I read recently that a global poll conducted earlier this year by Ipsos Mori, one of England’s leading market research companies, found that as many as ten per cent of the world’s population believe that the end is nigh. That’s right: get your affairs in order, for everything comes to a full stop in two weeks time. Two weeks, that’s all we’ve got; two weeks that’s not a lot!
What’s the source of this fear? I think that one would have to be an ancient Mayan not to know – it’s the Mayan Long Count Calendar, which reaches the end of its cycle on 21 December. If you don’t know this you really should have paid attention to 2012, the 2009 Hollywood blockbuster which gave lavish details of the coming apocalypse. “We were warned”, said the movies tagline, a point emphasised by one of the characters who said “The Mayans saw this coming thousands of years ago.”
Hey, let’s step back a little. Let’s ask one key question: what exactly did the Mayans see? Nothing, nothing at all; that’s the short answer. You can scour the ancient Mayan texts as much as you like and you will find no support at all for the end of civilization as we know it scenario. It’s all rather boring really. We will, by their calculations, simply see the turn of the thirteenth Bak’tun, a sub-period in the Long Count.
It’s all happened before, the shift from one period to another. There have been several ‘rolling over’ periods in the history of Mayan time, none of which is associated with any destructive or cataclysmic event. I know, I know; it’s just too boring. Better have a bang!
I feel sure that some people will remember all of the dire predictions just before our calendar rolled over from 1999 to 2000, computers crashing, airplanes falling out of the sky and on and on. What happened? You know what happened – nothing. The thing is, you see, it is we who are obsessed with the apocalypse. We have been anticipating the millennia for millennia. Not so the Mayans, far more phlegmatic and pragmatic in every sense.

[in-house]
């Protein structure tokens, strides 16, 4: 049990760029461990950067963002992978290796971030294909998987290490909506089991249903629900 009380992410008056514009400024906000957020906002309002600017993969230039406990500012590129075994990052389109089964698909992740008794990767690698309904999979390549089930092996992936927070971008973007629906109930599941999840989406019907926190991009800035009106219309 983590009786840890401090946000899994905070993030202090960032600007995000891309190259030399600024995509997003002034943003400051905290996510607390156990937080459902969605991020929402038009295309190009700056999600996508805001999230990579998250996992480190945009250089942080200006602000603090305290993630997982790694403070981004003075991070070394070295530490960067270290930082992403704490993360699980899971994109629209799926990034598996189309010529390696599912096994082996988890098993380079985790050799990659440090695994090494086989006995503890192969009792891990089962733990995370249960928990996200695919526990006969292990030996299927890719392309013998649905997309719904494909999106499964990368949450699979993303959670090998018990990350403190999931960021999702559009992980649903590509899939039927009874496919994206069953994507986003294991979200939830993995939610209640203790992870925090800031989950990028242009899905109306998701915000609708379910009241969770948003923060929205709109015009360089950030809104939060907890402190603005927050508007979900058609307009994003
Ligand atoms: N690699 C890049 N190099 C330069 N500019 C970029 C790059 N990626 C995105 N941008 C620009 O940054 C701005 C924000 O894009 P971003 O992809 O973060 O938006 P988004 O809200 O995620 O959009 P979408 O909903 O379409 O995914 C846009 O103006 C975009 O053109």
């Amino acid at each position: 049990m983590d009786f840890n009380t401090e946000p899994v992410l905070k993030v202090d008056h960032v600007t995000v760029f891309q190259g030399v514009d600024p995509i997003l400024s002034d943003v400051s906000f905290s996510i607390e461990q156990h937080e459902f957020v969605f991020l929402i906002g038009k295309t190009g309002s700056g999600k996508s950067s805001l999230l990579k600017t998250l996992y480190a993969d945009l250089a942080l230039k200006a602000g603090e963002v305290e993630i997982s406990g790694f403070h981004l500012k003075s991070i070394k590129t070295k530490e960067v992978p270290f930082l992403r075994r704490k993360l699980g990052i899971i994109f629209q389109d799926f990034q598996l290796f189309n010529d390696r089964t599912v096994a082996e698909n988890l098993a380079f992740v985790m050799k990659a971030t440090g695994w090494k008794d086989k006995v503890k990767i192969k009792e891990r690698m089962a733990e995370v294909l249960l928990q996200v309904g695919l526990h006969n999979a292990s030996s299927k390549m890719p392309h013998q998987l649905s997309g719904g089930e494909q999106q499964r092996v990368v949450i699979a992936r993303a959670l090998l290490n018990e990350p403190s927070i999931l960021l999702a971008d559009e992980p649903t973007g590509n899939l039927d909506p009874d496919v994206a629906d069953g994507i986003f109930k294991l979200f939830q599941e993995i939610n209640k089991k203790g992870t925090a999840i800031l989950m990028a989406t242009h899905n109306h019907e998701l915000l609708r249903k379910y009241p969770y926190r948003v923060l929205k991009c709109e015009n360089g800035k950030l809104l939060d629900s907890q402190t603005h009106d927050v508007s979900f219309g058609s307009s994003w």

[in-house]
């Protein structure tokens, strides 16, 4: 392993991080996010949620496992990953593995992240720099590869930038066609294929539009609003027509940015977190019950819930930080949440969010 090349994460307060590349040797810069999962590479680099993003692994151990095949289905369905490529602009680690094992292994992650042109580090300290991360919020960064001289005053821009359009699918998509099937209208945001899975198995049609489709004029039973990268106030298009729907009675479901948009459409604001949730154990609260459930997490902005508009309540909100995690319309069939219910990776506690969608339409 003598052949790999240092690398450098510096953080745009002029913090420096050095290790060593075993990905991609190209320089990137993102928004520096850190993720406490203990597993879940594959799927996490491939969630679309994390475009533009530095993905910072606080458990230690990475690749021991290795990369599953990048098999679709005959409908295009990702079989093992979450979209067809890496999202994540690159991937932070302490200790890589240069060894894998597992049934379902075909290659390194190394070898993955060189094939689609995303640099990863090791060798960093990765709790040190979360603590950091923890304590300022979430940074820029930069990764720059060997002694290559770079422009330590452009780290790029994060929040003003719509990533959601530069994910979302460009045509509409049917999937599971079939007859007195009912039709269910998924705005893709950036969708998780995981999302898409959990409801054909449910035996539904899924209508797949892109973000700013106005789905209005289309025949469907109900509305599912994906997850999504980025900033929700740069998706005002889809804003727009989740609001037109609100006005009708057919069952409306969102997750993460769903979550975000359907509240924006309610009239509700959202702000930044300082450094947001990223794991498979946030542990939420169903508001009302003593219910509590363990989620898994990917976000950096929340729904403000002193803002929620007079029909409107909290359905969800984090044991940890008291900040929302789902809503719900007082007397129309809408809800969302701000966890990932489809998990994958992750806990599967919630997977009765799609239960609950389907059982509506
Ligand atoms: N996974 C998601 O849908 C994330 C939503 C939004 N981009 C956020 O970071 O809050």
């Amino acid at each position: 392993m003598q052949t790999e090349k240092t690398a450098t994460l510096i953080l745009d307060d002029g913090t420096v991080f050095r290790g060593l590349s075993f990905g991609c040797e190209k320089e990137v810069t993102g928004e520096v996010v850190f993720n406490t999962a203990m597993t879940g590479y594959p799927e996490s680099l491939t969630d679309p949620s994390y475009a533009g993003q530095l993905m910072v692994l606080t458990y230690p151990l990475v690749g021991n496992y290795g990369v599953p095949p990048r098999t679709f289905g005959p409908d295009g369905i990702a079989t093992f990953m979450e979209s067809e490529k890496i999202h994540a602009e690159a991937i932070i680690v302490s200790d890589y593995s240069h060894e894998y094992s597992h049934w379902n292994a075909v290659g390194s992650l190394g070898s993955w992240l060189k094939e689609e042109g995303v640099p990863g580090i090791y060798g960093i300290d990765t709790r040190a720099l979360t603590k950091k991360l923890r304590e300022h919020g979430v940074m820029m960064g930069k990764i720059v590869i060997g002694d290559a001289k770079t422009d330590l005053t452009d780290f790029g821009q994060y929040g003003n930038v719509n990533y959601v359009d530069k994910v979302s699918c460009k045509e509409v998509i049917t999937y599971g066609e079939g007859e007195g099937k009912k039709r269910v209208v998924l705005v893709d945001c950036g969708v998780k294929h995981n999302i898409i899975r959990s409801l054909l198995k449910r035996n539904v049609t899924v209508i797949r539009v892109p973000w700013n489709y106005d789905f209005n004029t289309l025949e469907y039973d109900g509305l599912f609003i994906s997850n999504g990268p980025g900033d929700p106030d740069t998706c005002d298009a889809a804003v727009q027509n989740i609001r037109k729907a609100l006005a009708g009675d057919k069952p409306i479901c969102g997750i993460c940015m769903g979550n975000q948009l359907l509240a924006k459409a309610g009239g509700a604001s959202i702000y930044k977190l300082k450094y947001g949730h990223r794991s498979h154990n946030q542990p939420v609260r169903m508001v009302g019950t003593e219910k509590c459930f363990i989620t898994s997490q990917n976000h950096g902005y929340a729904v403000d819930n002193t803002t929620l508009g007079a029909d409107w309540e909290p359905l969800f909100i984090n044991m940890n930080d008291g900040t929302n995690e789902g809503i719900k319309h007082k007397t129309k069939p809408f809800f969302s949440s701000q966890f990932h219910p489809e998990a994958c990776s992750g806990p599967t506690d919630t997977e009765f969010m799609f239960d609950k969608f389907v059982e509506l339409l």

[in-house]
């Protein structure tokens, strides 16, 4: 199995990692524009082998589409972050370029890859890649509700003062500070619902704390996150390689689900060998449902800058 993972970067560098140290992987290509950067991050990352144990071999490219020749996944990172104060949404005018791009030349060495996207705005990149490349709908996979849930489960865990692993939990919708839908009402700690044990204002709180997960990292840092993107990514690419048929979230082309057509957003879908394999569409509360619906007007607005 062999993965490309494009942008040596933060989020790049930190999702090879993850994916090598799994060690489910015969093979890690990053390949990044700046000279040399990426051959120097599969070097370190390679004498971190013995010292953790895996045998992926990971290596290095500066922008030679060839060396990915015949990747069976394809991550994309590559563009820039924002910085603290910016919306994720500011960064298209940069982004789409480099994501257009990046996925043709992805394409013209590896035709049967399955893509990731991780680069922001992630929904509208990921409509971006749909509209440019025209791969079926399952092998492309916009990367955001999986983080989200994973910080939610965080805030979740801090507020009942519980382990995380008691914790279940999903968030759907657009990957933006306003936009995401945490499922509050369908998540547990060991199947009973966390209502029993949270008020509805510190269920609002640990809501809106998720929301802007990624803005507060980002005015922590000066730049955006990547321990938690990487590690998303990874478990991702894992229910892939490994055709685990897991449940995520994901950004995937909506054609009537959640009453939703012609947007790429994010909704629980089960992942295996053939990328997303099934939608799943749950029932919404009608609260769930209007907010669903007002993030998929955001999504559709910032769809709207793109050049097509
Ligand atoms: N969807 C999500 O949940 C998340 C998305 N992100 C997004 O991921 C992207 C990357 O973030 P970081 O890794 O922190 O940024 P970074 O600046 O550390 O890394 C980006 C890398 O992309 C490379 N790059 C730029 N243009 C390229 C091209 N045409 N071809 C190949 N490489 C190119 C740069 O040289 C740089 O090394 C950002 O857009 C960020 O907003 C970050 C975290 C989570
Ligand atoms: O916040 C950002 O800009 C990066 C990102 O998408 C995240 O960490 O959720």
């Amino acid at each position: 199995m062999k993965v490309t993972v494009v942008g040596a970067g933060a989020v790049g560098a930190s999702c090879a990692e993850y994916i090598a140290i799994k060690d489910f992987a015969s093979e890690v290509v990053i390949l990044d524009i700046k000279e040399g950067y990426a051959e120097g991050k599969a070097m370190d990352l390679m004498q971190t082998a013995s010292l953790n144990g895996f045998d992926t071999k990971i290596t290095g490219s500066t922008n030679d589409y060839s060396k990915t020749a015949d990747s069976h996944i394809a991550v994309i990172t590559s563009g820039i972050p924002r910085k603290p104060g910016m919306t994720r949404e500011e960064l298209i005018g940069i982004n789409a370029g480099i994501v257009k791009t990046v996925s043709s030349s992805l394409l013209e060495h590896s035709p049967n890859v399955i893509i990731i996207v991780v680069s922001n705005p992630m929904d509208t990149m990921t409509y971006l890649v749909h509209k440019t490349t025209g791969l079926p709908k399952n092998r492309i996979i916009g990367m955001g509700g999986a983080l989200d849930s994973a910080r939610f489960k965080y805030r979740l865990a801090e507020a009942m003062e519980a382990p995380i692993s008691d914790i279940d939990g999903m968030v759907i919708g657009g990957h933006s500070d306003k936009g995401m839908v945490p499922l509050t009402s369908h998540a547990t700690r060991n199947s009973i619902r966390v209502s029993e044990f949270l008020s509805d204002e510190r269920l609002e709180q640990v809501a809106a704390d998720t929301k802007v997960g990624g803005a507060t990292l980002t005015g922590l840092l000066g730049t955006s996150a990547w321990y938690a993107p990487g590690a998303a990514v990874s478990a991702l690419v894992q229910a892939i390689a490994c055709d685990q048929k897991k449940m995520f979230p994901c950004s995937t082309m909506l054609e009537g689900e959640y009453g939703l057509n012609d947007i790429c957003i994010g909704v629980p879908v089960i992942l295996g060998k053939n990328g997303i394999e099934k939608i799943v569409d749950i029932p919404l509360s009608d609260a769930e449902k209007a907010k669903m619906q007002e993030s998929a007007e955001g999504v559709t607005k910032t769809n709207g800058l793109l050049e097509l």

According to Matthew Restall, a Mayan specialist at
the pre-Columbian Maya had virtually no interest in the apocalypse – “You have
to look very hard to see any kind of concern with the end of the world. There
are certain creation mythologies but not a lot about the world ending.” The
truth is that the cataclysmic mood was imported into the Pennsylvania State University New
World, like measles, by the Spanish and other European settlers.
In other words, it’s our tradition, not theirs.
We have our own long and short count; it’s come and passed time after time. Who can forget that Judgement Day was guaranteed for 21 May of last year, a rapturous event warmly anticipated by Harold Camping and the delightful Family Radio Worldwide? It was all foretold, Camping informed his happy campers; it was all in the Bible, and the Bible, as we know, is the literal truth.
Oh these literal truths that turn out not to be true at all. As I say, we’ve been here before. I remember reading about a certain Christine Darg, another American evangelist, who was convinced that Jesus would make his reappearance on earth at the Golden Gate in
Jerusalem. Certain of the time and the date,
she even set up a webcam to record this earth-shattering event. Time passed.
Jesus did not come. No Jesus, just lots of profane mooners, anxious to record
their asses for posterity. It was the appearance of everyone but Jesus, all
those bare backsides, which caused the camera to be removed just as quickly as
it was put up.
You see we, in our anxiety, just latched on to the Maya as the most advanced of the pre-Columbian civilizations, reading in to their culture aspects of our culture, importing our obsessions which were not their obsessions. They have no ends or ends, if I can put it like that.
I admire the Maya. I’ve been to
looking out over the forest canopy, punctuated here and there by those
marvellous and mysterious pyramids. Who could not admire their civilization
after seeing that? A lot of people think that the Maya disappeared into the
mists of time, that they had their own unrecorded apocalypse. But they did not.
They are still with us, communities in southern Mexico
For them 2012 is a boom without a boom. What a party they are anticipating on